The current resurgence of interest in this issue began in 1990 when a team of Russian researchers made the controversial claim that they had found a faint trace of primordial right-handedness in the weak force. Since then physicists like Greene have been trying to confirm the Russian results. In principle there are two ways to show that the weak force can produce right-handed particles at extremely high energies. You could create such particles from scratch the way chemists synthesize organic molecules not seen in nature--but only if you had a particle accelerator powerful enough to rival the Big Bang. Obviously no such accelerator exists.

Instead physicists must search for the remnants of right- handedness in our dominantly left-handed universe. It’s the same way that you’d look to see if screw threads were all forced by God to be right- handed, Greene says. You start looking around for left-handed threads. In sorting through every screw and bolt in a hardware store, one would eventually find a tiny percentage of left-handed bolts--like those used to keep left bicycle pedals and left-handed toilet handles from coming off-- which would be the trace of a fundamental screw-thread parity. Likewise, by carefully measuring interactions that involve the weak force, one might see that a purely left-handed universe couldn’t completely account for them. Just a smidgen of right-handedness would need to be included in order to make everything add up.

The easiest place to look for a trace of symmetry is in the beta decay of neutrons, where the asymmetry was first discovered. At a laboratory operated by the National Institute of Standards and Technology in Gaithersburg, Maryland, Greene and his colleagues are measuring the lifetime of a free neutron--which, unlike a neutron tucked inside a nucleus, survives only about 15 minutes. If Greene finds that the neutron decays more quickly than is generally believed, then this will imply that the weak force is slightly stronger than physicists think. In that case it must have a small right-handed component to counterbalance its dominant left hand: otherwise it would be pushing even more electrons in the left- handed direction as they fly off the decaying neutron.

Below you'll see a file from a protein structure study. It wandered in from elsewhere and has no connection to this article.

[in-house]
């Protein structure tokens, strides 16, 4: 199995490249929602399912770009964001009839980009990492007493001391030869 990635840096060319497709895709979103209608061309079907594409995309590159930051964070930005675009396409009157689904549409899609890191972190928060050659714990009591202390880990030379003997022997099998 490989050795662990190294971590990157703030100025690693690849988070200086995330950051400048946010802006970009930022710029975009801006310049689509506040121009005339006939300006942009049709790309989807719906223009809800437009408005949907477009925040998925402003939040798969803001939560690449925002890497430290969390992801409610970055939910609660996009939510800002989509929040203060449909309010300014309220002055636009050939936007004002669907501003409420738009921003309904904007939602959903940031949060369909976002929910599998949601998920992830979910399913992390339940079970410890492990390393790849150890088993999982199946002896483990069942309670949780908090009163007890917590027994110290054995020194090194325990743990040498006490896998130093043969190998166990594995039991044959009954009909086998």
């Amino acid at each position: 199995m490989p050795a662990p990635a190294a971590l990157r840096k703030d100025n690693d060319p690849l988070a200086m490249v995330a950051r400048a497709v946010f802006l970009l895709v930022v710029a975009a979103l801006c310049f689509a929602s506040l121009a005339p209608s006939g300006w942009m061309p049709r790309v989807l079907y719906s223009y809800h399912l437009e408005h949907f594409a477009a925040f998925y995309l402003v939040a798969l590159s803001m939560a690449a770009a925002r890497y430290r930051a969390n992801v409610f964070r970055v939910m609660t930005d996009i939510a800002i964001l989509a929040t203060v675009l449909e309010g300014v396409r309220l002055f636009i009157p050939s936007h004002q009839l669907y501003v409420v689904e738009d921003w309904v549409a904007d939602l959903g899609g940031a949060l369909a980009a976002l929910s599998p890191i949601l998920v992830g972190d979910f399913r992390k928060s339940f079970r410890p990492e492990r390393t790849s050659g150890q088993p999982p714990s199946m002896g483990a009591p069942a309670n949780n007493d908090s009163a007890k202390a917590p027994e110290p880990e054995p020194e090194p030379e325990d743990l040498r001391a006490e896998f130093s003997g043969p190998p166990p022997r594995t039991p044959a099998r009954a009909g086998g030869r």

The same logic applies to experiments under way at the Chalk River National Laboratory in Canada. There researchers are measuring not the entire strength of the weak force but its vector coupling constant-- an indicator of the strength of a part of the weak force that interacts with protons and neutrons. A stronger-than-expected coupling constant would again imply the presence of right-handedness in the weak force.

Finally, researchers at Lawrence Berkeley National Laboratory are coming at the question from the other side: they’re counting the left- handed and right-handed electrons produced by beta decay more precisely than ever before. If the lefty excess turns out to be smaller than the 56- 44 split first observed in 1957, that too would be evidence for a right- handed component of the weak force.

None of these experiments alone can prove right-handedness, because the different measurements--the strength of the weak force, its coupling constant, and the electron motions it produces--depend on one another. But together the results may show that a left-handed weak force cannot account for them all. The experiments take a long time, though, and the results are not yet in. Greene’s group and the one at Chalk River have seen tantalizing suggestions of right-handedness, but not convincing enough to publish.

Looking at the neutron lifetime data alone, one finds a hint of something a little beyond what you’d expect from statistical errors, says Greene. Now our question is, is this an experimental artifact? Or are we onto a real indication of right-handedness?

Right now parity violation--left-handedness--is part of the standard model of elementary particles, Greene goes on. It’s built into it from the foundation, and if you pardon the expression, that handedness is put into the theory by hand--there is no fundamental reason it should be there. Quite the opposite: Nobody likes it. It would be a truly significant discovery to establish that, in fact, the universe is symmetrical, and what we perceive as a choice of one handedness or another is an accident, not an edict of God.